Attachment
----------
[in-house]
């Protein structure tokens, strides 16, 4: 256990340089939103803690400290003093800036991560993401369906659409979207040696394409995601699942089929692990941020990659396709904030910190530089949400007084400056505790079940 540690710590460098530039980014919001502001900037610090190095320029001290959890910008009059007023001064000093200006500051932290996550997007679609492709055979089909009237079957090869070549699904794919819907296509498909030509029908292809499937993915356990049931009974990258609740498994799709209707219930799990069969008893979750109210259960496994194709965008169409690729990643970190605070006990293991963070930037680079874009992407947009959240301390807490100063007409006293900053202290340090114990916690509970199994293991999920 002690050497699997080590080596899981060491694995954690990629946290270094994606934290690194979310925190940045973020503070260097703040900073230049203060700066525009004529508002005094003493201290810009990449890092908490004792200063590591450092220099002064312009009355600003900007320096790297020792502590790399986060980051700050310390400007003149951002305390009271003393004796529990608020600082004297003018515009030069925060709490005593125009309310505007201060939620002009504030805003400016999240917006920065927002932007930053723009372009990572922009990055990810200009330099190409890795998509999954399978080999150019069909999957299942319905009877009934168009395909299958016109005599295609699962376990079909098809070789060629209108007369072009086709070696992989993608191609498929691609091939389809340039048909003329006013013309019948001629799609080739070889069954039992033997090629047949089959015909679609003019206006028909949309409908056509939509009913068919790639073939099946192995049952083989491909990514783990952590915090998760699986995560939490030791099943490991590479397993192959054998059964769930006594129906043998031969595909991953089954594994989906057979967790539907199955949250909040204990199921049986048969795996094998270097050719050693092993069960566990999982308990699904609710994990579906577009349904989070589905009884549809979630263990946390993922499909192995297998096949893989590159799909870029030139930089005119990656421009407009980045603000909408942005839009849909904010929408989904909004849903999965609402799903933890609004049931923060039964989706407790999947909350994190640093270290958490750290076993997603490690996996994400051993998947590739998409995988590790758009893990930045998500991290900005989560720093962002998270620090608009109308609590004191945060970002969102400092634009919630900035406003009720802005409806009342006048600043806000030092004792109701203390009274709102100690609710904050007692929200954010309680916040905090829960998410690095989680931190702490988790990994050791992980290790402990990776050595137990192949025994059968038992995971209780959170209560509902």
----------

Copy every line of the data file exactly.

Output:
[in-house]
């Protein structure tokens, strides 16, 4: 256990340089939103803690400290003093800036991560993401369906659409979207040696394409995601699942089929692990941020990659396709904030910190530089949400007084400056505790079940 540690710590460098530039980014919001502001900037610090190095320029001290959890910008009059007023001064000093200006500051932290996550997007679609492709055979089909009237079957090869070549699904794919819907296509498909030509029908292809499937993915356990049931009974990258609740498994799709209707219930799990069969008893979750109210259960496994194709965008169409690729990643970190605070006990293991963070930037680079874009992407947009959240301390807490100063007409006293900053202290340090114990916690509970199994293991999920 002690050497699997080590080596899981060491694995954690990629946290270094994606934290690194979310925190940045973020503070260097703040900073230049203060700066525009004529508002005094003493201290810009990449890092908490004792200063590591450092220099002064312009009355600003900007320096790297020792502590790399986060980051700050310390400007003149951002305390009271003393004796529990608020600082004297003018515009030069925060709490005593125009309310505007201060939620002009504030805003400016999240917006920065927002932007930053723009372009990572922009990055990810200009330099190409890795998509999954399978080999150019069909999957299942319905009877009934168009395909299958016109005599295609699962376990079909098809070789060629209108007369072009086709070696992989993608191609498929691609091939389809340039048909003329006013013309019948001629799609080739070889069954039992033997090629047949089959015909679609003019206006028909949309409908056509939509009913068919790639073939099946192995049952083989491909990514783990952590915090998760699986995560939490030791099943490991590479397993192959054998059964769930006594129906043998031969595909991953089954594994989906057979967790539907199955949250909040204990199921049986048969795996094998270097050719050693092993069960566990999982308990699904609710994990579906577009349904989070589905009884549809979630263990946390993922499909192995297998096949893989590159799909870029030139930089005119990656421009407009980045603000909408942005839009849909904010929408989904909004849903999965609402799903933890609004049931923060039964989706407790999947909350994190640093270290958490750290076993997603490690996996994400051993998947590739998409995988590790758009893990930045998500991290900005989560720093962002998270620090608009109308609590004191945060970002969102400092634009919630900035406003009720802005409806009342006048600043806000030092004792109701203390009274709102100690609710904050007692929200954010309680916040905090829960998410690095989680931190702490988790990994050791992980290790402990990776050595137990192949025994059968038992995971209780959170209560509902």